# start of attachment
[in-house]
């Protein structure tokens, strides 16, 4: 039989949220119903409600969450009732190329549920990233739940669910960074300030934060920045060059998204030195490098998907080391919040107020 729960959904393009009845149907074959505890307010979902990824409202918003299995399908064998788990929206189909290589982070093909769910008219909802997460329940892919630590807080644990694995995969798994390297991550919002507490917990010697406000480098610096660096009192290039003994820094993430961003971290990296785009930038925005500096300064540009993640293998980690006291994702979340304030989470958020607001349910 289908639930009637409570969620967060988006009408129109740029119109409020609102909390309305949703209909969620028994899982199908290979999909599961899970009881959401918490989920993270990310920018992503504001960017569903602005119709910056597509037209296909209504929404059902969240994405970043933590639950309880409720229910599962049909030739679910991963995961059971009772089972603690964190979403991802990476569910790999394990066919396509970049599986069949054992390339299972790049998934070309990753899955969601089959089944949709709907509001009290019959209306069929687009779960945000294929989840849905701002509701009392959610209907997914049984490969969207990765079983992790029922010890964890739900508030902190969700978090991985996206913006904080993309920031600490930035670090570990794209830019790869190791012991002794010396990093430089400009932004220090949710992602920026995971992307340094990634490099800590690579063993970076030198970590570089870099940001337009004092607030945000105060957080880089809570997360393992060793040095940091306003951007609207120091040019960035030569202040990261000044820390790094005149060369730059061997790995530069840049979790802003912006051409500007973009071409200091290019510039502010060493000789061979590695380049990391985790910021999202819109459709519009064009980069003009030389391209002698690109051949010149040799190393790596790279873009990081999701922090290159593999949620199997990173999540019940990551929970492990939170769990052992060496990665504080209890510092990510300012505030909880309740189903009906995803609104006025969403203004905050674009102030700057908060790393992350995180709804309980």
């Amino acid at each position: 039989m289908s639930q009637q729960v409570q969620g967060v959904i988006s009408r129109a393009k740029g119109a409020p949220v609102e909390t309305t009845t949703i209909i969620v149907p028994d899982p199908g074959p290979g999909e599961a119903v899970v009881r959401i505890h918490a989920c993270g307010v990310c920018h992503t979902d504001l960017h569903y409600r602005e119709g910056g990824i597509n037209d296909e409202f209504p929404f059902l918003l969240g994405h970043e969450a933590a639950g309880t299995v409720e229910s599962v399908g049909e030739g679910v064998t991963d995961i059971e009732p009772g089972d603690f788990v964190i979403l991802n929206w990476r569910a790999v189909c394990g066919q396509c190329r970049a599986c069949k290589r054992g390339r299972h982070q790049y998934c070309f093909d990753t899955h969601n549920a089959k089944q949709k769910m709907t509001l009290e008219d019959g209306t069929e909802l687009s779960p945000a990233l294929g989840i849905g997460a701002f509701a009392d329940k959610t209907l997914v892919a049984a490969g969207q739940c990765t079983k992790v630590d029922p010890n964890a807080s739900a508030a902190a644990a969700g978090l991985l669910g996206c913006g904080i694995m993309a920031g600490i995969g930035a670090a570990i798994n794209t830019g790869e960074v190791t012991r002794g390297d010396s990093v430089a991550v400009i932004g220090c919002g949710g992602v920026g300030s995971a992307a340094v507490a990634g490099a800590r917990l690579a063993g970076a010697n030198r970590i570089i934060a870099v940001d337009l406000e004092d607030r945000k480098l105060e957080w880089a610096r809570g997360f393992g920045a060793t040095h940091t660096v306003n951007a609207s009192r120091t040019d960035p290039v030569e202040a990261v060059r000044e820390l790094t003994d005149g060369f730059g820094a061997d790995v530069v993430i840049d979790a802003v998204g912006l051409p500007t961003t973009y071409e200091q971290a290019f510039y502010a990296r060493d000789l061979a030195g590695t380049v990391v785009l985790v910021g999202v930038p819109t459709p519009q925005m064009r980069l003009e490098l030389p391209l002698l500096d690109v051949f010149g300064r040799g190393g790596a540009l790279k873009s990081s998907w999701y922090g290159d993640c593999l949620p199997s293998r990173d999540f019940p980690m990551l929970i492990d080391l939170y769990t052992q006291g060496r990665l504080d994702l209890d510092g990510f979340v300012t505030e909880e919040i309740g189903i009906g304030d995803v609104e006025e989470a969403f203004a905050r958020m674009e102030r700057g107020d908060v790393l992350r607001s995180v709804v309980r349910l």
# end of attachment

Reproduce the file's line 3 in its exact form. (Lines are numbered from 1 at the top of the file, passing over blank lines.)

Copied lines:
């Amino acid at each position: 039989m289908s639930q009637q729960v409570q969620g967060v959904i988006s009408r129109a393009k740029g119109a409020p949220v609102e909390t309305t009845t949703i209909i969620v149907p028994d899982p199908g074959p290979g999909e599961a119903v899970v009881r959401i505890h918490a989920c993270g307010v990310c920018h992503t979902d504001l960017h569903y409600r602005e119709g910056g990824i597509n037209d296909e409202f209504p929404f059902l918003l969240g994405h970043e969450a933590a639950g309880t299995v409720e229910s599962v399908g049909e030739g679910v064998t991963d995961i059971e009732p009772g089972d603690f788990v964190i979403l991802n929206w990476r569910a790999v189909c394990g066919q396509c190329r970049a599986c069949k290589r054992g390339r299972h982070q790049y998934c070309f093909d990753t899955h969601n549920a089959k089944q949709k769910m709907t509001l009290e008219d019959g209306t069929e909802l687009s779960p945000a990233l294929g989840i849905g997460a701002f509701a009392d329940k959610t209907l997914v892919a049984a490969g969207q739940c990765t079983k992790v630590d029922p010890n964890a807080s739900a508030a902190a644990a969700g978090l991985l669910g996206c913006g904080i694995m993309a920031g600490i995969g930035a670090a570990i798994n794209t830019g790869e960074v190791t012991r002794g390297d010396s990093v430089a991550v400009i932004g220090c919002g949710g992602v920026g300030s995971a992307a340094v507490a990634g490099a800590r917990l690579a063993g970076a010697n030198r970590i570089i934060a870099v940001d337009l406000e004092d607030r945000k480098l105060e957080w880089a610096r809570g997360f393992g920045a060793t040095h940091t660096v306003n951007a609207s009192r120091t040019d960035p290039v030569e202040a990261v060059r000044e820390l790094t003994d005149g060369f730059g820094a061997d790995v530069v993430i840049d979790a802003v998204g912006l051409p500007t961003t973009y071409e200091q971290a290019f510039y502010a990296r060493d000789l061979a030195g590695t380049v990391v785009l985790v910021g999202v930038p819109t459709p519009q925005m064009r980069l003009e490098l030389p391209l002698l500096d690109v051949f010149g300064r040799g190393g790596a540009l790279k873009s990081s998907w999701y922090g290159d993640c593999l949620p199997s293998r990173d999540f019940p980690m990551l929970i492990d080391l939170y769990t052992q006291g060496r990665l504080d994702l209890d510092g990510f979340v300012t505030e909880e919040i309740g189903i009906g304030d995803v609104e006025e989470a969403f203004a905050r958020m674009e102030r700057g107020d908060v790393l992350r607001s995180v709804v309980r349910l």